Prevalence of Plasmodium falciparum in participants at selected hospitals, Kaduna Metropolis, Nigeria
Malaria, endemic in Nigeria, is a life-threatening disease caused by parasites that are transmitted to people through the bites of infected female Anopheles spp. of mosquitoes. The majority of infections are caused by Plasmodium falciparum, the most severe of the five malaria parasites. Malaria parasite prevalence studies had been undertaken in many parts of Nigeria but there seem to be little information in literature on the prevalence of the disease in Kaduna metropolis. It is in view of the above that this work was conducted to determine the prevalence of P. falciparum malaria. Three-hundred and five (305) participants aged 1-60 years were screened for P. falciparum malaria parasitemia using HRP-2 pf Rapid Diagnostic Test (RDT) Device. Thick and thin films were also prepared from the venous blood containing EDTA for microscopy. The plus sign scheme was used to report the degree of parasitemia. ABO and Rh blood groups of the participants were also determined on the basis of agglutination method with commercially purchased monoclonal ABD antisera. Of the three hundred and five (305) participants screened (165 males and 140 females), 121 (39.7%) blood samples were positive for P. falciparum which comprise 79 (47.9%) males and 42 (30.0%) females. Malaria parasitaemia was present in all the blood-groups, and agegroups but prevalence varied among the groups. Chi-square values obtained showed no significant difference or association among age-groups and ABO blood group (p>0.05). However the prevalence of malaria in relation to gender, and Rh D factor in ABO blood group with malaria was statistically significant (p<0.05).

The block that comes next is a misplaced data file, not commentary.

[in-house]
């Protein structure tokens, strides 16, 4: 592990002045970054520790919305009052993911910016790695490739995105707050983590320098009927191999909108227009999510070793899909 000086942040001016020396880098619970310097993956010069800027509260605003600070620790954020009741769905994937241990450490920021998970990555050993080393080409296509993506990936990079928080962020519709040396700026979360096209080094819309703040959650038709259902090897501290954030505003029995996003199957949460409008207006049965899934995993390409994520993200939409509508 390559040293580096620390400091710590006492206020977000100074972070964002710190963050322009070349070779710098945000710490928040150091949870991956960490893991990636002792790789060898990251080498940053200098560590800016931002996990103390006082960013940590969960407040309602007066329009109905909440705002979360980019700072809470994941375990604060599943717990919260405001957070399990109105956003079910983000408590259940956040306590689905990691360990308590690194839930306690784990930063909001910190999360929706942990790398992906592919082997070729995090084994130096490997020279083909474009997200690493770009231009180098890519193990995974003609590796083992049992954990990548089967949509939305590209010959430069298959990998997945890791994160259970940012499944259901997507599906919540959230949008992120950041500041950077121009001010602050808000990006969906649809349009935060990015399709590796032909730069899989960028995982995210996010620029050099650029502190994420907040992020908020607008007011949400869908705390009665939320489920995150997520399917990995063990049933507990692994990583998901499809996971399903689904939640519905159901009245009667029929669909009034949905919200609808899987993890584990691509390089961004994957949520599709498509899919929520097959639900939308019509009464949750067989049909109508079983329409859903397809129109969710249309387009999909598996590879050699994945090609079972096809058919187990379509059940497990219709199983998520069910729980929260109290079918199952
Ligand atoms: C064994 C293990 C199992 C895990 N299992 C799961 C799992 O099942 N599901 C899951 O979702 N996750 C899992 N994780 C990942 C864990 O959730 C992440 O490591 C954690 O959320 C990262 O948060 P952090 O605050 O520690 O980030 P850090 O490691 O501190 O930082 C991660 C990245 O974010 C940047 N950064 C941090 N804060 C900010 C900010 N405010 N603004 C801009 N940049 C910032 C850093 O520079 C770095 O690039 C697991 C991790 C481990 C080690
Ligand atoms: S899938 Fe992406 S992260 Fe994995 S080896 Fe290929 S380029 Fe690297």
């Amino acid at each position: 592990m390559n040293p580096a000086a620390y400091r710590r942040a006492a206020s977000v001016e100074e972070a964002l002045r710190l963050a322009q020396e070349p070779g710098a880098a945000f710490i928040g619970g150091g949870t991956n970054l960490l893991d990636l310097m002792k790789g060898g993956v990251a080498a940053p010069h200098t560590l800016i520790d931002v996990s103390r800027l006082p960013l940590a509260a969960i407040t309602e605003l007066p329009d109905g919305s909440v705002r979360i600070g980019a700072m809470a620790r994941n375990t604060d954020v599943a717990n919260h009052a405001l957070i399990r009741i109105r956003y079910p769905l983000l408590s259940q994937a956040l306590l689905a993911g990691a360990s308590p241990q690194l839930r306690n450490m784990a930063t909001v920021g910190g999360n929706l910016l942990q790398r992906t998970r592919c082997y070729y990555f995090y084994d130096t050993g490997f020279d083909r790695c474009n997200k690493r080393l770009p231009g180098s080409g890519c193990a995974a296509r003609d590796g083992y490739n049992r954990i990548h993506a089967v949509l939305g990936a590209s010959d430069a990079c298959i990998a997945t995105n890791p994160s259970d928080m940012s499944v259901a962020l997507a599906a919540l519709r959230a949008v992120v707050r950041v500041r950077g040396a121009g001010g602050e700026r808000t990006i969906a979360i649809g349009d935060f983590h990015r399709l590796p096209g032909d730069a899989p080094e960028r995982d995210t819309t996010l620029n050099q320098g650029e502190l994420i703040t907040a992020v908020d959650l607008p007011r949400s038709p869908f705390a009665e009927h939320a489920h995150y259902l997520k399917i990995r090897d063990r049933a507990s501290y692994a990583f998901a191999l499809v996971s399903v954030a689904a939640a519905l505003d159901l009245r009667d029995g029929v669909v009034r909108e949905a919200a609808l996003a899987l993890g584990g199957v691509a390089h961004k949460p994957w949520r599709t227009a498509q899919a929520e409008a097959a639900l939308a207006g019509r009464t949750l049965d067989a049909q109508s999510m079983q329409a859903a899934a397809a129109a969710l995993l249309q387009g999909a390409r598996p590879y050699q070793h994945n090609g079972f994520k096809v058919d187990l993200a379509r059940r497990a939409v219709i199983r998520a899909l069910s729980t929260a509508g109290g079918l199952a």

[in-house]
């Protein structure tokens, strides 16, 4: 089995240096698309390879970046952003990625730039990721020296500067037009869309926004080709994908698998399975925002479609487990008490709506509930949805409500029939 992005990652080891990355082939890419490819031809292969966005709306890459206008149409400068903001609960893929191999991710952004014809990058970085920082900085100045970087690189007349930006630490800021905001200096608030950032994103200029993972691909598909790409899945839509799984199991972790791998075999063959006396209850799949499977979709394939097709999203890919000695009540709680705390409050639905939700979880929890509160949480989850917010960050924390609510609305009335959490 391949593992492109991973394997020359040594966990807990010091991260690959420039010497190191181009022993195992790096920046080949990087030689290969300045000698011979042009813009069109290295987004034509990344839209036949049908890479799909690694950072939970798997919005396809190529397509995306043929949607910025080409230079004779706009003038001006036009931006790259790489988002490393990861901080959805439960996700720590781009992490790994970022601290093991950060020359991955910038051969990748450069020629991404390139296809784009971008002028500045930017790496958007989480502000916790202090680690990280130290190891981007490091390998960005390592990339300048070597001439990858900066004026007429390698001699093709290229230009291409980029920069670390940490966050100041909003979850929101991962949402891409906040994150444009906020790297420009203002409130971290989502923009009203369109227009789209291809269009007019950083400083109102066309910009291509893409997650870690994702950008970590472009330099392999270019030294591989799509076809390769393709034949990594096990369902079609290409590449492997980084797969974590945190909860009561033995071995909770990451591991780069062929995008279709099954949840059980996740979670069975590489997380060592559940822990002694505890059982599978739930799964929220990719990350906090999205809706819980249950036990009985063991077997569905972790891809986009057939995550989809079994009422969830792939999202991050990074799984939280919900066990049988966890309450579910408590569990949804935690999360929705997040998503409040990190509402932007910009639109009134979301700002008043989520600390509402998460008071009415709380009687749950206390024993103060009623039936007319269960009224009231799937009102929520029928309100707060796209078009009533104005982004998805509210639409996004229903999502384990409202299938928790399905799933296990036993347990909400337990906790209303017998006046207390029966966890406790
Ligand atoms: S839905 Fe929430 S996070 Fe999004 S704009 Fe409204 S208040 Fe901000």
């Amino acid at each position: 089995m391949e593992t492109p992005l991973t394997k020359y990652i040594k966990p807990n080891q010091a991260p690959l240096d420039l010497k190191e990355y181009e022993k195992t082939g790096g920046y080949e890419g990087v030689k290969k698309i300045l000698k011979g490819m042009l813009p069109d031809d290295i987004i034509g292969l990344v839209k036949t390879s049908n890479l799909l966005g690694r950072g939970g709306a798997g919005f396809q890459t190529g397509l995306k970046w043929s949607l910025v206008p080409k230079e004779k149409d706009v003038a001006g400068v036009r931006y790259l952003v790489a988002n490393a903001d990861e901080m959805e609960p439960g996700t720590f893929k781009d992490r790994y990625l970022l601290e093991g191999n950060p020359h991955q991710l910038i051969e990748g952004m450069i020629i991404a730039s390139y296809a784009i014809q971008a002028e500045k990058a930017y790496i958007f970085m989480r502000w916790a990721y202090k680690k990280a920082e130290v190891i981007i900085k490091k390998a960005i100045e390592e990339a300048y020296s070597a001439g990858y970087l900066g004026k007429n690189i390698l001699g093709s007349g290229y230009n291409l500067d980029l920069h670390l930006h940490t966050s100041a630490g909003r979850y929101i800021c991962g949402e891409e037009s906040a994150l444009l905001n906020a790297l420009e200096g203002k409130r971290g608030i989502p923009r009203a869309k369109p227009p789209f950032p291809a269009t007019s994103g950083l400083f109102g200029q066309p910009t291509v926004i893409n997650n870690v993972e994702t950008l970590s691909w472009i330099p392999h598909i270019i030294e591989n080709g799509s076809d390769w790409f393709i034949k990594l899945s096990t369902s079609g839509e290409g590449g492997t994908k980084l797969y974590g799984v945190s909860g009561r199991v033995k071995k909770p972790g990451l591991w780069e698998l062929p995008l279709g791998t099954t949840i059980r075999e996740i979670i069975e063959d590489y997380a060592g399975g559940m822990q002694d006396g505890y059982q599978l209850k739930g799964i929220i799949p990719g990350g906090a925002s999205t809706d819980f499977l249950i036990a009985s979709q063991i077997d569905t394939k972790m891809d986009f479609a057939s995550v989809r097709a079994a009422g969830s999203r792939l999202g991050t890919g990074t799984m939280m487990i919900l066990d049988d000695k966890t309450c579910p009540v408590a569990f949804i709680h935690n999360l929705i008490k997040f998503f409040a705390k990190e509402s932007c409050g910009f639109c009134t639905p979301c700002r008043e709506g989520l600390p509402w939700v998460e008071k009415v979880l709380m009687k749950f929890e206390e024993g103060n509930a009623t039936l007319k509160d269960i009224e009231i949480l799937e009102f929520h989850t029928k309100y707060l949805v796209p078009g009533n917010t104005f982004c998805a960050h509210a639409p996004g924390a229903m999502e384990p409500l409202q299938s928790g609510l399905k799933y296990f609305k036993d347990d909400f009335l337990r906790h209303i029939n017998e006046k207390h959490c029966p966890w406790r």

Keywords: Malaria; ABO blood groups; rhesus D factor; prevalence; parasitaemia